Promoting gender equality in the work force is simply good business. According to a report from the McKinsey Global Institute, a private-sector think tank, closing the gender gap in Canada could boost our GDP growth by $150-billion over the next decade.
Canada is a leader in women's equality, ranked in the top 10 among 95 countries in the institute's report. But data has shown little improvement over the past 20 years.
How can the gender gap be narrowed? We asked three leaders in this space to offer advice on key steps businesses can take to advance women in their organizations.
Mentorship and sponsorship
Two ways to boost the careers of women are mentorship and sponsorship; they are often confused but they aren't the same thing. Mentorship is about one-on-one relationships that offer feedback and support, while sponsorship is about people advocating for you when you're not there. The difference between them is often defined as "mentors talk to you and sponsors talk about you."
Pamela Jeffery, partner and national lead for inclusion and diversity strategy, KPMG LLP: "Because leaders have historically been male, men are more comfortable mentoring and sponsoring people who are most like them, so other men. In the absence of a formal program, that continues. Putting a program in place gives opportunity to women to receive that important mentoring, which then leads to sponsorship.
"To be able to talk about someone, you need to be able to feel confident in what you're saying. But you can only talk about me if you know me. That's why I don't believe in formal sponsorship programs. I believe in formal mentoring programs so the participants come to know each other. But there should be a clear expectation that sponsorship by mentors is important to the organization in order to identify who the leaders will be."
Tanya van Biesen, executive director of Catalyst Canada, a global nonprofit group working to accelerate progress for women through workplace inclusion: "Research has shown that women are over-mentored but under-sponsored. Generally, there isn't a lack of people prepared to engage in a mentorship relationship with women, but the difference between men and women is that for men, mentorship relationships are much more likely to evolve into sponsorship relationships than is the case for women. We need to expand our networks of potential sponsors and sponsorship relationships by encouraging male leaders to take on up-and-coming women to create more opportunities.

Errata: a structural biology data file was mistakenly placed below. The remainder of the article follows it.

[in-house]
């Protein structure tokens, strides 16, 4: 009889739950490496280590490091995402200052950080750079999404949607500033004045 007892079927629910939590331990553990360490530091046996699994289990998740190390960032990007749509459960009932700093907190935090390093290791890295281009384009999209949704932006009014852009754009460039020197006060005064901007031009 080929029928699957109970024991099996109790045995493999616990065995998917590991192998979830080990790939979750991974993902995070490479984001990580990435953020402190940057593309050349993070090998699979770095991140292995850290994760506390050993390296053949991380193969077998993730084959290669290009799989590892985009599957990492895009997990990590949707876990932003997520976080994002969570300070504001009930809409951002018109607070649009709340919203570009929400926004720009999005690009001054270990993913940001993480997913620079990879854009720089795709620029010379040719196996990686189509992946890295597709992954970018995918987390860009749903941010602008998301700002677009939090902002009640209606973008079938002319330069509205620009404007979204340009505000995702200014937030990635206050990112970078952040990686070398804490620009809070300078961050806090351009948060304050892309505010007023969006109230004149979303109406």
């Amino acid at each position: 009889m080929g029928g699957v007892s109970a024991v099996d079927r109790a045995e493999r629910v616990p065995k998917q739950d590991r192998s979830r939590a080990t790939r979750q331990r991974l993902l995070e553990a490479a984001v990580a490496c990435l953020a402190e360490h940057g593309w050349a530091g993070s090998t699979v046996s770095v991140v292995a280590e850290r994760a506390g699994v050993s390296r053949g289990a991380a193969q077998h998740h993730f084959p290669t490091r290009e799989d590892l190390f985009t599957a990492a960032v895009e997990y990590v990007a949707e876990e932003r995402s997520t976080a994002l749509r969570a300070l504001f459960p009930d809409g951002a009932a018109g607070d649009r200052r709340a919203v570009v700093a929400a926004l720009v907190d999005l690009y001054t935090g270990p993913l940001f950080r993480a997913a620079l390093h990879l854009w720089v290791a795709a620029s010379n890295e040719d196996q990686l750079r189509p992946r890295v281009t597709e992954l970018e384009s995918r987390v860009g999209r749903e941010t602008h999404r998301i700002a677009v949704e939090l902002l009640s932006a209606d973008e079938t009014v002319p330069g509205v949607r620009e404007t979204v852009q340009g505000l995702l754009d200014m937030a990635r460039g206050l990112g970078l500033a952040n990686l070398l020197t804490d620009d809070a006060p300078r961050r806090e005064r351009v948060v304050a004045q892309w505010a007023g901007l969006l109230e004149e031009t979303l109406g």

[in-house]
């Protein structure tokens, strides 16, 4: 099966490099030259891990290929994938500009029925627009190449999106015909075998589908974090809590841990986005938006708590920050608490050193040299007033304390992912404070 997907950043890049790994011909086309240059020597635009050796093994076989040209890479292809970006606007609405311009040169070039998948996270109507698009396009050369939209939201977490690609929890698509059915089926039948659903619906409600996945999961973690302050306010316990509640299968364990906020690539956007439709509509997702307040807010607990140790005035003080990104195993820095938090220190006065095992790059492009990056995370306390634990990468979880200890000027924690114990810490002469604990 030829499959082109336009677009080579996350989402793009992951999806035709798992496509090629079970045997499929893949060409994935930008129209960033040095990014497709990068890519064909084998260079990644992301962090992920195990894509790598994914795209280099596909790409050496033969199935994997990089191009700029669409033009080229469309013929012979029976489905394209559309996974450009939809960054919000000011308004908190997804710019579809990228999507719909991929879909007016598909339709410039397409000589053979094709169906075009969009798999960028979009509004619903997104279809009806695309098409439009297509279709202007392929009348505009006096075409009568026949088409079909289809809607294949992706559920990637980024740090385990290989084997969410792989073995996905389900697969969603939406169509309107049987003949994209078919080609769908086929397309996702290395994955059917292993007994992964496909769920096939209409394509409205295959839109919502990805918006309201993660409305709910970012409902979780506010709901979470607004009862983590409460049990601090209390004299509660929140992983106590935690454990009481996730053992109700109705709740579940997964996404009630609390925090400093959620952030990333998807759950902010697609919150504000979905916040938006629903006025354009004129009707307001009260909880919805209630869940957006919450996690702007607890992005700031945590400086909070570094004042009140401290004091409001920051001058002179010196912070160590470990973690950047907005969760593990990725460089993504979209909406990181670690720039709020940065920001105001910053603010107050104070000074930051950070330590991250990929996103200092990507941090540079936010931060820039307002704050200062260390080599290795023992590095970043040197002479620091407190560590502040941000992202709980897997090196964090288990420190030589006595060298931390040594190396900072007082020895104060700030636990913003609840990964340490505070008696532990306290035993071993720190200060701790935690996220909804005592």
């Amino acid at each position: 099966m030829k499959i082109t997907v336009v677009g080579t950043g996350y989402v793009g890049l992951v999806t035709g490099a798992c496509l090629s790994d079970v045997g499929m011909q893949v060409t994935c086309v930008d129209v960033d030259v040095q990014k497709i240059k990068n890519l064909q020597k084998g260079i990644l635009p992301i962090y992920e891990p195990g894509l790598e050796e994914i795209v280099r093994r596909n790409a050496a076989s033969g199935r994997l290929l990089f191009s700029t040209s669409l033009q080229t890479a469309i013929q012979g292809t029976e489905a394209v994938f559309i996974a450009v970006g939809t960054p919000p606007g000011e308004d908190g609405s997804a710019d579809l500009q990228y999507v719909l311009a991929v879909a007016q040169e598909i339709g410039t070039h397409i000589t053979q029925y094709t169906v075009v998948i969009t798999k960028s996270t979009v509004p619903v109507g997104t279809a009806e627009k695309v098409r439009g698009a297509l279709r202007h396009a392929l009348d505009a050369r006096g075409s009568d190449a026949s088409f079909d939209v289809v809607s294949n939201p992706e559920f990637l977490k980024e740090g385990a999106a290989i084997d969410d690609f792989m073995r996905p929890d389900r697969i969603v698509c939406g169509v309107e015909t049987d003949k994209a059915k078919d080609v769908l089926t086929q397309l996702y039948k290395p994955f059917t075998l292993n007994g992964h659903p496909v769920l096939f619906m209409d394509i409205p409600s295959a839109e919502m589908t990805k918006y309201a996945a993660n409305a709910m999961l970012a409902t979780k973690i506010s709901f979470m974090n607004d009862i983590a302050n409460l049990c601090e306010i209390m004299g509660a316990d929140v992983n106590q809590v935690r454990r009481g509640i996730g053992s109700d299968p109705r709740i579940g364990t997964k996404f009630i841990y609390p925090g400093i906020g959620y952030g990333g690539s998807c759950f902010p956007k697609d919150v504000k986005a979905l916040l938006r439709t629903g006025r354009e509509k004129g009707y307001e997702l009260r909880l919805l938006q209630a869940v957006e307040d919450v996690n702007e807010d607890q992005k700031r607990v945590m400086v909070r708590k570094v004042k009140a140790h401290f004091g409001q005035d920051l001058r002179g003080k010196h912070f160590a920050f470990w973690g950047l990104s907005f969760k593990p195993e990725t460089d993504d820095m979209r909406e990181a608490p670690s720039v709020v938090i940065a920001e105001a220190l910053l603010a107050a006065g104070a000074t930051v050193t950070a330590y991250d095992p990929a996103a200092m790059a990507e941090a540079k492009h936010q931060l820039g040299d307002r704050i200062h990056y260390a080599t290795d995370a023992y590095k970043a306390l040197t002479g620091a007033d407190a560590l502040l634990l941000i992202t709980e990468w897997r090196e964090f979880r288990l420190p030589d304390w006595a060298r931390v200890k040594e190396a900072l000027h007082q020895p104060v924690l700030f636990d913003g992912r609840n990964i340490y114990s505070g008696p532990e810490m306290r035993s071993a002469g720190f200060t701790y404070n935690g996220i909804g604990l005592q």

"Harvard has documented that some men are uncomfortable being in sponsorship relationships with women because there's a perceived undertone that maybe something funny is going on. We need to normalize these relationships and get rid of that stigma.
"If men and women are in meetings together, that just means people are working together. We need to take these things out of the bedroom and back to the office. The more that these relationships exist and the more success we see with them, the more normal they will be."
Jennifer Murtagh, chief executive officer, Minerva Foundation for BC Women, a non-profit group that helps women develop their leadership capacity: "Mentorship is great, but it's not as powerful as sponsorship or other methods. Organizations should consider investing in leadership and performance coaching for women employees. It's worthwhile to start early because that really builds their leadership capacity, helps establish a mindset and contributes to engagement.
"The latest McKinsey research shows the top two things that actually advance people in the workplace are the CEO's engagement in it – so it needs to be on the CEO's desk – and specific leadership programs targeted at women."
The wage gap